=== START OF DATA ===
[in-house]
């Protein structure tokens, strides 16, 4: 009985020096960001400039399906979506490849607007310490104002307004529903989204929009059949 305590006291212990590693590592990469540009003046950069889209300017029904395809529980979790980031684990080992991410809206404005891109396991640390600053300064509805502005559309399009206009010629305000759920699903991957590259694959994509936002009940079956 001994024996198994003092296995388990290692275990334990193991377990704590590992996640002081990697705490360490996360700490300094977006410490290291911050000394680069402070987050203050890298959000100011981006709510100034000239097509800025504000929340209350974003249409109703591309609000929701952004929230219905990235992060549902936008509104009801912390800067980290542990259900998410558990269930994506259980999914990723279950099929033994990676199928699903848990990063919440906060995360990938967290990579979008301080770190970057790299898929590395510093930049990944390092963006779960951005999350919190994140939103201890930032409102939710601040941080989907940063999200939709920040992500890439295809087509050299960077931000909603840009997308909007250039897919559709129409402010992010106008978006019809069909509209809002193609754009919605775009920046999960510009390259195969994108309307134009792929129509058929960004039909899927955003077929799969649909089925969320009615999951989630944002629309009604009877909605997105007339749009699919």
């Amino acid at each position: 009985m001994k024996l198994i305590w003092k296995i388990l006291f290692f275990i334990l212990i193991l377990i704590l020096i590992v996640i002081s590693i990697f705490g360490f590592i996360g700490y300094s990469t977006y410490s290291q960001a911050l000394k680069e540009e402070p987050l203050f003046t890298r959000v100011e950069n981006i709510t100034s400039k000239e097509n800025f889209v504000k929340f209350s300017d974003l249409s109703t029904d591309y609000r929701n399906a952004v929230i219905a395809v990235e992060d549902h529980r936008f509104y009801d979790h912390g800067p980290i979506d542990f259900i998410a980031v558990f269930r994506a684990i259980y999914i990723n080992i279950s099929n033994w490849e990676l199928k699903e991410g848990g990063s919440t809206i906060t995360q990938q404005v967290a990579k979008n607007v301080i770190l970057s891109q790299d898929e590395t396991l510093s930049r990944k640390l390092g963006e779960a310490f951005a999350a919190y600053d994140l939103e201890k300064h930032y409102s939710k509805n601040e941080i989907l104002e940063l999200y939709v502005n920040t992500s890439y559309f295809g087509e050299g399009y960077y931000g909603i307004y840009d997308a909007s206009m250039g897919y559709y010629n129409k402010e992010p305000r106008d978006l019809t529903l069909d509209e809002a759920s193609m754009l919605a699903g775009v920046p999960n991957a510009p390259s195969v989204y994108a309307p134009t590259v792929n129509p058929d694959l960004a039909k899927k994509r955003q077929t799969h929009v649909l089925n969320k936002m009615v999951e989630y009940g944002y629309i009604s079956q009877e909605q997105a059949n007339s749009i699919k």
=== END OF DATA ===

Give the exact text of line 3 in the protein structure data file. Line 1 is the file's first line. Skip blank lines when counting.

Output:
């Amino acid at each position: 009985m001994k024996l198994i305590w003092k296995i388990l006291f290692f275990i334990l212990i193991l377990i704590l020096i590992v996640i002081s590693i990697f705490g360490f590592i996360g700490y300094s990469t977006y410490s290291q960001a911050l000394k680069e540009e402070p987050l203050f003046t890298r959000v100011e950069n981006i709510t100034s400039k000239e097509n800025f889209v504000k929340f209350s300017d974003l249409s109703t029904d591309y609000r929701n399906a952004v929230i219905a395809v990235e992060d549902h529980r936008f509104y009801d979790h912390g800067p980290i979506d542990f259900i998410a980031v558990f269930r994506a684990i259980y999914i990723n080992i279950s099929n033994w490849e990676l199928k699903e991410g848990g990063s919440t809206i906060t995360q990938q404005v967290a990579k979008n607007v301080i770190l970057s891109q790299d898929e590395t396991l510093s930049r990944k640390l390092g963006e779960a310490f951005a999350a919190y600053d994140l939103e201890k300064h930032y409102s939710k509805n601040e941080i989907l104002e940063l999200y939709v502005n920040t992500s890439y559309f295809g087509e050299g399009y960077y931000g909603i307004y840009d997308a909007s206009m250039g897919y559709y010629n129409k402010e992010p305000r106008d978006l019809t529903l069909d509209e809002a759920s193609m754009l919605a699903g775009v920046p999960n991957a510009p390259s195969v989204y994108a309307p134009t590259v792929n129509p058929d694959l960004a039909k899927k994509r955003q077929t799969h929009v649909l089925n969320k936002m009615v999951e989630y009940g944002y629309i009604s079956q009877e909605q997105a059949n007339s749009i699919k």